Desirably, these plating baths are operated at current densities within the range of about 10 to amps per square foot, although, in many instances, current densities as low as about 0.5 amps per square foot may also be used. Typically, with low copper and high acid baths, current densities within the range of about to 50 amps/ft are used. Additionally, in high agitation baths, such as those used in plating rotogravure cylinders, current densities up to as high as about 400 amps/ft may be used. The baths may be operated with air agitation, cathode-rod agitation, or solution agitation and cathode rod agitation, depending upon the particular bath and plating conditions which are used. Typical bath temperatures are within the range of about to C, although both lower and higher temperatures, e.g., 50 C or more, may also be used. In this regard, it is to be noted that the plating baths of the present invention mayalso be used in copper electrorefining processes. In such processes, temperatures up to about 6070C may be used.
Although it has been found to be desirable that chloride and/or bromide anions in the bath are below about 0.1 gram per liter, appreciably greater amounts of many inorganic cations, such as ferrous iron, nickel, cobalt, zinc, cadmium, and the like, may be present in the bath, e.g., amounts at least as high as about 25 grams per liter, without detrimental effect. It has further been found that not only do the acid copper plating baths of the present invention give excellent results when used under conditions of high acid and low copper metal content, but, additionally the baths have been found to be particularly well adapted for throughhole plating, and thus find appreciable utilization in the manufacture of printed circuit board.
In order that those skilled in the art may better understand the present invention and the manner in which it may be practiced, the following specific examples are given. In these examples, unless otherwise indicated, parts and percent are by weight and temperatures are in degrees centigrade.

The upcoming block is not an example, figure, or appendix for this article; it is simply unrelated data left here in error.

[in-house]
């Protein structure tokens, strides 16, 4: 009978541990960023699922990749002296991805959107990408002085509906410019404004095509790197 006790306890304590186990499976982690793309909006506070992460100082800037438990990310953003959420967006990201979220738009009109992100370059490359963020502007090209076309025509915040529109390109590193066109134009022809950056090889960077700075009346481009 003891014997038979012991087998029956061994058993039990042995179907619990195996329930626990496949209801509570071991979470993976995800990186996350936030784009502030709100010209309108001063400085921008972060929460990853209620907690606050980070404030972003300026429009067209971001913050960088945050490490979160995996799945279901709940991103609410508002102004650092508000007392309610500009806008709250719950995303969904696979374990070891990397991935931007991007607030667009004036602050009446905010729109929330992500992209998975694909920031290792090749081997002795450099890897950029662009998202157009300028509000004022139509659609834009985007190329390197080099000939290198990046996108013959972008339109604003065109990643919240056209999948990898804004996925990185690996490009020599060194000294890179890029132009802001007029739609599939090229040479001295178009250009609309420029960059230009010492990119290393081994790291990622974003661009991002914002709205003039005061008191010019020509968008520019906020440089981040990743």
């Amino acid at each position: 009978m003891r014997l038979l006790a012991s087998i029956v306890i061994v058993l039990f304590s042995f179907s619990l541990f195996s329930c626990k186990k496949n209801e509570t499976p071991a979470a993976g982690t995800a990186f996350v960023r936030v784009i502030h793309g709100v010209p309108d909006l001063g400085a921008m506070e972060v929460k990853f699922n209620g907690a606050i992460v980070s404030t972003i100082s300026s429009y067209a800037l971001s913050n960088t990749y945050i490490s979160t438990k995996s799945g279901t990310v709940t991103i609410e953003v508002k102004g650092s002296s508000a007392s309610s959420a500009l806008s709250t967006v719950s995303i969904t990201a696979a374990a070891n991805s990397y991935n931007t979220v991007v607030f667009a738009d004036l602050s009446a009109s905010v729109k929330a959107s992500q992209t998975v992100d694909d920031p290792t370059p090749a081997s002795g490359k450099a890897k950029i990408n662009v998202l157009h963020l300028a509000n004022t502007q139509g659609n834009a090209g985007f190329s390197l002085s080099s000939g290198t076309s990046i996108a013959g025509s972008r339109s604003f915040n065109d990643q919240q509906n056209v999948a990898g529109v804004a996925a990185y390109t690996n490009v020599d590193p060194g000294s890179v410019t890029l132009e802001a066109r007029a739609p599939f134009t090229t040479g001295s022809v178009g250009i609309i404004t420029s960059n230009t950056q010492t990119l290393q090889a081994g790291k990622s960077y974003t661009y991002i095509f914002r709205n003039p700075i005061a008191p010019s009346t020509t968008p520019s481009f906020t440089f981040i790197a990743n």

EXAMPLE 1 An aqueous acidic copper electroplating bath was formulated containing the following components in the amounts indicated:
ounces per gallon Copper metal (from CuSO.5H,O) 2
H 80 (100%) 30 parts per million I'ICl (100%) 30 S-(CHz) s-SOaH Instead of the thioxanthate sulfonic acid, the disulfide alkyl sulfonic compounds such as HO S-(Cl-l -S- S-(CH,),,-SO ,H can be used.
EXAMPLE 2 An aqueous acidic copper electroplating bath was formulated containing the following components in the amounts indicated:
ounces per gallon Copper metal (from Cu(BF 2 HBF,( l00%) 20 H 80, l
CH3 S-S- -GHa -S0sH 20 parts per million Polyethylene glycol (molecular weight 6000) Reaction product of polyethyleneimine (molecular weight about 1200) with benzyl chloride (in molar ratios). The imine reactant contained about 25% primary nitrogen; 50% secondary and 25% tertiary nitrogen. l-lCl EXAMPLE 3 An aqueous acidic copper electroplating solution was formulated containing the following components in the amounts indicated:
with allyl bromide (in molar ratios The amine reactant contained about 25% primary nitrogen; 50% secondary and 25% tertiary nitrogen The aqueous acidic copper plating baths of the preceding Examples 1 through 3 were operated using air agitation at an average current density of about 40 amps per square foot and a temperature of about 25 C. In each instance, full bright, leveled copper plates were obtained on the cathode and the anodes were evenly corroded on the surface.
The procedure of the preceding Examples 1-3 is repeated with the exception that in the preparation of the polyethyleneimine reaction product, propane sultone and dimethylsulfate are substituted for the benzyl chloride and the allyl bromide. In each instance, operation of the resulting plating bath produces full bright, leveled copper plate on the cathode and even surface corrosion of the anode.
EXAMPLE 4 Acid copper electroplating solutions are prepared as in Examples 1-3 with the exception that the solutions contained 40 grams/liter copper grams/liter CuSO .5l-l O) and 12 percent by volume H 804. These baths are used for copper electrorefining at current densities of 20 to 40 amps/ft and temperatures of 55 to 65C. In each instance a smooth, pure copper plate is obtained.
While there have been described various embodiments of the invention, the compositions and methods described are intended to be understood as limiting the scope of the invention as it is realized that changes therewithin are possible and it is further intended that each element recited in any of the following claims is to be understood as referring to all equivalent elements for accomplishing substantially the same results in substantially the same or equivalent manner, it being intended to cover the invention broadly in whatever form its principle may be utilized.